A wise man who once lived in the hulking shadow of Ally Pally called it a gothic pile of shit. That’s pretty harsh, but anyone who's been to a gig there lately might be able to see where he was coming from. Whether it’s the grimy fag butt mulch underfoot or the four-year-wait for the sticky portaloos, the venue’s innards leave something to be desired.
But this was not always the case. Alexandra Palace was visited by 120,000 inquisitive Victorians in just 16 days before its first monumental fire. It was the location of the very first television broadcast anywhere in the world before the building burned down for a second time. Now it is the estimable host to famous names and teeming fans alike. And through all of its reinventions and reimaginings, the People’s Palace has always stood firm on the hill with one eye turned to London.
It is like a grand snail shell moved into by a creature of a new era. Kids in knitted jumpers, caps at whatever angle might be the right angle to be aiming for this year, tiny ant people trying to fill up a cavernous space.
Suffice to say the building has seen a lot, and who knows what it will come to see and be seen as in the future. Will these be remembered as its glory days, a place truly of the people, for the people, muddy knees and all? Whatever the answer to that question, there’s no doubt that the bands lined up for the evening’s entertainment shared a certain kindred spirit with their stage.
Any fan of Jamie T will know how much speculation there has been about his authenticity, his right to talk about the London streets like he owns them. Everyone remembers the Panic Prevention days and that bolshy little kid jumping about putting the booze soaked world to rights. Some people said he was putting the accent on, and some said he’s a public school boy so doesn’t know what he’s on about. But most people just said it was all pretty awesome either way.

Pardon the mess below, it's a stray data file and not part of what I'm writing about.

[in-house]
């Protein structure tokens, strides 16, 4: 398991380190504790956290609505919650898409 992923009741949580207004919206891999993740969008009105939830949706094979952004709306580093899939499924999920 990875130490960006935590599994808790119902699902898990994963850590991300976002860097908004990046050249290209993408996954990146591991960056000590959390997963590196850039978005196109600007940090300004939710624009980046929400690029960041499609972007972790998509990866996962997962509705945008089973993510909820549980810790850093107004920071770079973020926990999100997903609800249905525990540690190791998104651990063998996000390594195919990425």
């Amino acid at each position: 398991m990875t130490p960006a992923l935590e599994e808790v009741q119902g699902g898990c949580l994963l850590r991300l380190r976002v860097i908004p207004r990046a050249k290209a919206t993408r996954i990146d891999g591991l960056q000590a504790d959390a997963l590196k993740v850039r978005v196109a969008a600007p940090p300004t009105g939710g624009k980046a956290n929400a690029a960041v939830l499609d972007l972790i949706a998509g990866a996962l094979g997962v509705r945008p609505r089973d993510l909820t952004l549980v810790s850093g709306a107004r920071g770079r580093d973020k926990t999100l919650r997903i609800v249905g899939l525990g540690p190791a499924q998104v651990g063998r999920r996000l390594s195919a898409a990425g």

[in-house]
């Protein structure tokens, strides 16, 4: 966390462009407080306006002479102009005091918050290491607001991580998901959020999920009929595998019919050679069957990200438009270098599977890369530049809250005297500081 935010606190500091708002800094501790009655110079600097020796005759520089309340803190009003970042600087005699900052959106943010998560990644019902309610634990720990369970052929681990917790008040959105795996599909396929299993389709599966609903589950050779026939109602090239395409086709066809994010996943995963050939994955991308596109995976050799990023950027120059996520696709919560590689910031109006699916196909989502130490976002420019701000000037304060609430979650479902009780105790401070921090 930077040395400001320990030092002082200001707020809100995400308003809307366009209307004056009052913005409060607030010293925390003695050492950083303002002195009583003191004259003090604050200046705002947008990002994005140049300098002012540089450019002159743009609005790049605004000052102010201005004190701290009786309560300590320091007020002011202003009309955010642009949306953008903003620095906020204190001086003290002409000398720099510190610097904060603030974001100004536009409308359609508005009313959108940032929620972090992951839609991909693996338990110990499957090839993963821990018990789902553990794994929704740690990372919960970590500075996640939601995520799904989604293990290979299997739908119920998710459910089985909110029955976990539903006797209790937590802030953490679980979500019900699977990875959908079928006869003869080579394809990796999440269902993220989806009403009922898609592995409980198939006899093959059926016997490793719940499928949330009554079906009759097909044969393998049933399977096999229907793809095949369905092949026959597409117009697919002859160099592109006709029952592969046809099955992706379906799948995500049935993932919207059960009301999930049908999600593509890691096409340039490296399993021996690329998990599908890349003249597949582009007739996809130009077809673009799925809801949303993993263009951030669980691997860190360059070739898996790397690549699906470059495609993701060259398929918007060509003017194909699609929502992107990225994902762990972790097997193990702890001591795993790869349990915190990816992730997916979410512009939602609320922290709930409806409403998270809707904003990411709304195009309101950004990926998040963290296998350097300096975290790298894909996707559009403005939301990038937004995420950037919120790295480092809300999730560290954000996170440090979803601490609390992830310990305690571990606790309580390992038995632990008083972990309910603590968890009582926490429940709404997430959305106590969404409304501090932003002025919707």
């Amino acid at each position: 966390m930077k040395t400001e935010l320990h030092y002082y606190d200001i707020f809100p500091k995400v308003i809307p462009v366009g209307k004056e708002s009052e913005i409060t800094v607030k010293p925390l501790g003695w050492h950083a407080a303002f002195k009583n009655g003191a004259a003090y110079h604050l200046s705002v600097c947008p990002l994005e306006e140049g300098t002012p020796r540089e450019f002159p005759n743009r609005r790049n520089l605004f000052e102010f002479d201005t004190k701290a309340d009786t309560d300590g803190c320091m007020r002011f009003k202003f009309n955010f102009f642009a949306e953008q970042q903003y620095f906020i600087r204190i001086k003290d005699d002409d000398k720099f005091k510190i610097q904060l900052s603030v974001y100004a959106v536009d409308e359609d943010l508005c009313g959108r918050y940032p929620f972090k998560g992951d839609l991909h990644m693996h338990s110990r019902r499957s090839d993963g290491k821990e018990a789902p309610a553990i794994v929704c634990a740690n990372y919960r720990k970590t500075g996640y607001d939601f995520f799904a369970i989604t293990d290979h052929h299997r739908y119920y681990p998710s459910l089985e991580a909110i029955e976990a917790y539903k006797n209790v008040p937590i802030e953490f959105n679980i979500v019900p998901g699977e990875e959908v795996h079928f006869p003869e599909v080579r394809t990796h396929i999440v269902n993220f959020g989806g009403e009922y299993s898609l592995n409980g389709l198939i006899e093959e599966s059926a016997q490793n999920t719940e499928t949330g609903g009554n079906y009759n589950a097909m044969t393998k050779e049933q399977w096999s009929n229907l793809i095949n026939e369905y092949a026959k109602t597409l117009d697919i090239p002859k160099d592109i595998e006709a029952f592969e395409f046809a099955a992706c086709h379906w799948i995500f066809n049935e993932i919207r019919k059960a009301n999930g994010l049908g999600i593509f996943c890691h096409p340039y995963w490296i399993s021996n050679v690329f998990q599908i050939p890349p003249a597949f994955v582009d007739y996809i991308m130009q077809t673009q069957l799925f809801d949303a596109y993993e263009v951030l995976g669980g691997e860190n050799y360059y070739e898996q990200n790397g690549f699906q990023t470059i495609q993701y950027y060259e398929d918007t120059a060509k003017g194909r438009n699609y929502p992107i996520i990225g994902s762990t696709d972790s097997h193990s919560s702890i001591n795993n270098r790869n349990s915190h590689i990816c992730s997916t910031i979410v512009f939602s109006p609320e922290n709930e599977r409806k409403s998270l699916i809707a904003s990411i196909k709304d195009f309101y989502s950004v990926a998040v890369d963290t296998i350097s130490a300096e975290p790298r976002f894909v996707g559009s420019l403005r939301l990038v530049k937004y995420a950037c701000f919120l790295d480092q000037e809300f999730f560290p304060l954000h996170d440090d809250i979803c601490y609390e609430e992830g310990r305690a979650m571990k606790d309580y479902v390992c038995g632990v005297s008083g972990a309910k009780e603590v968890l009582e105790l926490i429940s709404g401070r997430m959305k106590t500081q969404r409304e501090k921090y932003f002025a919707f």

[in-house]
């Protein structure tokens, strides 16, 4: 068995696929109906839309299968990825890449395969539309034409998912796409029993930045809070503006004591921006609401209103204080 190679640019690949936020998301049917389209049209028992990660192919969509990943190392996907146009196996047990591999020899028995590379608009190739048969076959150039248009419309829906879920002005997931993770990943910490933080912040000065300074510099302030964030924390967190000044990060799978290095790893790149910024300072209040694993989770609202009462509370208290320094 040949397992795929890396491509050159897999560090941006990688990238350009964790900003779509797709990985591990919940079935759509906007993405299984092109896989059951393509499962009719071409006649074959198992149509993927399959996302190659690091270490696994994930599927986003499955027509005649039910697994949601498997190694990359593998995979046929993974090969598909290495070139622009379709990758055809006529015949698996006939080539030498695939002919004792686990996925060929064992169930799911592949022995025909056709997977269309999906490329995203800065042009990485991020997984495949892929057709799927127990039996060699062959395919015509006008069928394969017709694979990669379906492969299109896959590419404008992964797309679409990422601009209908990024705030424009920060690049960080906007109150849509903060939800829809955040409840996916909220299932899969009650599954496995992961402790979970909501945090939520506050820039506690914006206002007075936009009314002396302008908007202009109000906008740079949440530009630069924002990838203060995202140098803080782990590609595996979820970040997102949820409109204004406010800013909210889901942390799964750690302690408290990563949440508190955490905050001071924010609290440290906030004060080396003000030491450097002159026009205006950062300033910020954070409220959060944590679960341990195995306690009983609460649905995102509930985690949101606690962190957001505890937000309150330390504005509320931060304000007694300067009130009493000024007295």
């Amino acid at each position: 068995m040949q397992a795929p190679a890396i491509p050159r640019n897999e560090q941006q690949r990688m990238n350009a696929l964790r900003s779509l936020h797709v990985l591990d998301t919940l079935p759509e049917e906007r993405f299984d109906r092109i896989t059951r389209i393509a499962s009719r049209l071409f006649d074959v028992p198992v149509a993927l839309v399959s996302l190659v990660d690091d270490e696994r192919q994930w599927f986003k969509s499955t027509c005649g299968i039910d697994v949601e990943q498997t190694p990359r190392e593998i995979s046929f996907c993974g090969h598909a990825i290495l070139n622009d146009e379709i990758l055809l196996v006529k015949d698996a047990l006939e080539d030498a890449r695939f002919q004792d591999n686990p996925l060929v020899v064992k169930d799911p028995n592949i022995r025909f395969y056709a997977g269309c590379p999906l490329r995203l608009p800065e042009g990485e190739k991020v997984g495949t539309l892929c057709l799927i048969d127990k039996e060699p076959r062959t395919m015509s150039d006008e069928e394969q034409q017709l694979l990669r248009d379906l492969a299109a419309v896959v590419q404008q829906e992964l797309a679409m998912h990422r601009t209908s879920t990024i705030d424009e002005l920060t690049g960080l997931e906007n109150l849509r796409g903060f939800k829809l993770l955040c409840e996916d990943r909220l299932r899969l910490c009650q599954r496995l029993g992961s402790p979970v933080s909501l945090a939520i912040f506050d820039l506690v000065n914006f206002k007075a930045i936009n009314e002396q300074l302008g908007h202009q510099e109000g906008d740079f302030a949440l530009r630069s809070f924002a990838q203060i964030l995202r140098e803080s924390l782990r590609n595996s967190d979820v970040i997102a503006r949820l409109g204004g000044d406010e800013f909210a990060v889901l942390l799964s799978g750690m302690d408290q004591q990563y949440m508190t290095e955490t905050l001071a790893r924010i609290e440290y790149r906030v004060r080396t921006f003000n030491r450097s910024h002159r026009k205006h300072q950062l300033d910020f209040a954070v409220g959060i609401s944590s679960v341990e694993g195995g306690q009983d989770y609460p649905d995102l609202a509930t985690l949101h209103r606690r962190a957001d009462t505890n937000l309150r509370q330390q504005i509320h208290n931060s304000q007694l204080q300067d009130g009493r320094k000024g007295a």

Support act Slaves’ passion is reminiscent of first-wave Jamie T, still with that bright eyed getting-closer-to-infamy twinkle in their fingertips. They wrestle up a pretty convincing tongue-in-cheek take on macho booze culture. Sure, they’re garage punk and dress like it’s a joke and act like it’s a joke but hey, maybe that’s just how they like things. On the massive stage they looked smaller, more tentative than in the ferocity of their more intimate gigs. But the Kentish twosome still had it, from unequivocating snarl and flouncing hips to boisterous chemistry and all the enthusiasm of a llama on speed. But the thing about putting on an act is knowing how far your crowd are going to take it. This lot were young and aggressive and were sucking up the violent undertones through their eyeballs. Every other person turned out to be just about too drunk to remember their limbs and no one cared whose faces they slammed into. Watching an unconscious girl dragged over the barrier to everyone’s delight blurred the line between the act and the reality. Slaves are awesome, but do they know if their fans are in on the show?
But what everyone really came to see was what face Jamie T has been wearing these days. From the off it was clear that he still wore his stage presence as comfortably as his cap. But this time around the man wore his age wrapped around him as well. He was more considered and his voice less belligerent. As we found on his new album Carry on the Grudge, the boyish intensity had been replaced by a more melodic, ruminative style. The set was laced with fantastic upbeat interludes from both the new album (think 'Zombie' and 'Rabbit Hole') as well as from the long list of classics (he played 'Sheila' even though that drunk guy hanging out at the bar swore that he knew that he definitely wasn’t going to play it). But the rest of the set felt perfectly comfortable mellowing it down like a warm hug with those new gentler, violin-featuring-type-numbers. It is five years on from his last album and music years (like dog years) can change a lot. But time has weathered neither his talent nor his following. The room vibrated with excitement from Mr T’s first intake of breath to his final thank you. Every person in every bit of the packed room knew every single word. Even to those less famous ones on the middle album. Somewhere in the crowd his parents must have been mighty proud to see the jumping and the dancing and the joy each new track sparked. Even though he didn’t have so much of that old banter in between songs it didn’t dampen the mood. And that is because the music brought us close and told us as much about his life as any interview or magazine profile piece could.
Just like Ally Pally, it is impossible to miss the fact Jamie T has come on a long journey. His music is in some ways a world away from its roots, but whatever anyone made of his first incarnation, this one feels authentic. Let’s hope it sticks around.